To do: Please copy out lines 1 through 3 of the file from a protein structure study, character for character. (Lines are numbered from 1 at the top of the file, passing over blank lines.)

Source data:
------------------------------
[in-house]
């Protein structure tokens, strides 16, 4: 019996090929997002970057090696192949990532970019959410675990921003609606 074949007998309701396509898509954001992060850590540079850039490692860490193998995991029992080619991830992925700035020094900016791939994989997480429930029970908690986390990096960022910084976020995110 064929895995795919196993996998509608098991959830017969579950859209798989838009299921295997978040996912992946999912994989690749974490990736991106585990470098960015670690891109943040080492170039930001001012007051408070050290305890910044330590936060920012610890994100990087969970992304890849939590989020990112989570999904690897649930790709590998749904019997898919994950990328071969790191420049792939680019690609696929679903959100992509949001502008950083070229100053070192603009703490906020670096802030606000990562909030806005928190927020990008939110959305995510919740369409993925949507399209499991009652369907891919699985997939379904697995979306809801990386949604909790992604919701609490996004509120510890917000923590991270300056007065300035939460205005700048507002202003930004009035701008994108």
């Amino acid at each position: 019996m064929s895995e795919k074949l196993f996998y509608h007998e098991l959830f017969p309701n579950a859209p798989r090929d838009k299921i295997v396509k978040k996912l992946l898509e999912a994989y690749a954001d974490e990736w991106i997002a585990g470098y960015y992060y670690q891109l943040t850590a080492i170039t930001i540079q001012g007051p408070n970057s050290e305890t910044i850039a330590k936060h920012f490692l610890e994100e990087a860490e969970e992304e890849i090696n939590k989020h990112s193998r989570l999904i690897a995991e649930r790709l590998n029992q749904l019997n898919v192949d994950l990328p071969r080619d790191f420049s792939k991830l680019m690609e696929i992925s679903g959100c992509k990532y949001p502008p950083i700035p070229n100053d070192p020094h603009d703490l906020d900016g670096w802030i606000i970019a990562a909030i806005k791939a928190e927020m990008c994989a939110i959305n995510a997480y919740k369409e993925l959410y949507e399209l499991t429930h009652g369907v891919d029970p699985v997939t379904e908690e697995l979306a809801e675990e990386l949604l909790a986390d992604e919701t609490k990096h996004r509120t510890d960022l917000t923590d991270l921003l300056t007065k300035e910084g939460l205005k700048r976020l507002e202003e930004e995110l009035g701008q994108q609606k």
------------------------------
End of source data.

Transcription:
[in-house]
């Protein structure tokens, strides 16, 4: 019996090929997002970057090696192949990532970019959410675990921003609606 074949007998309701396509898509954001992060850590540079850039490692860490193998995991029992080619991830992925700035020094900016791939994989997480429930029970908690986390990096960022910084976020995110 064929895995795919196993996998509608098991959830017969579950859209798989838009299921295997978040996912992946999912994989690749974490990736991106585990470098960015670690891109943040080492170039930001001012007051408070050290305890910044330590936060920012610890994100990087969970992304890849939590989020990112989570999904690897649930790709590998749904019997898919994950990328071969790191420049792939680019690609696929679903959100992509949001502008950083070229100053070192603009703490906020670096802030606000990562909030806005928190927020990008939110959305995510919740369409993925949507399209499991009652369907891919699985997939379904697995979306809801990386949604909790992604919701609490996004509120510890917000923590991270300056007065300035939460205005700048507002202003930004009035701008994108």
């Amino acid at each position: 019996m064929s895995e795919k074949l196993f996998y509608h007998e098991l959830f017969p309701n579950a859209p798989r090929d838009k299921i295997v396509k978040k996912l992946l898509e999912a994989y690749a954001d974490e990736w991106i997002a585990g470098y960015y992060y670690q891109l943040t850590a080492i170039t930001i540079q001012g007051p408070n970057s050290e305890t910044i850039a330590k936060h920012f490692l610890e994100e990087a860490e969970e992304e890849i090696n939590k989020h990112s193998r989570l999904i690897a995991e649930r790709l590998n029992q749904l019997n898919v192949d994950l990328p071969r080619d790191f420049s792939k991830l680019m690609e696929i992925s679903g959100c992509k990532y949001p502008p950083i700035p070229n100053d070192p020094h603009d703490l906020d900016g670096w802030i606000i970019a990562a909030i806005k791939a928190e927020m990008c994989a939110i959305n995510a997480y919740k369409e993925l959410y949507e399209l499991t429930h009652g369907v891919d029970p699985v997939t379904e908690e697995l979306a809801e675990e990386l949604l909790a986390d992604e919701t609490k990096h996004r509120t510890d960022l917000t923590d991270l921003l300056t007065k300035e910084g939460l205005k700048r976020l507002e202003e930004e995110l009035g701008q994108q609606k």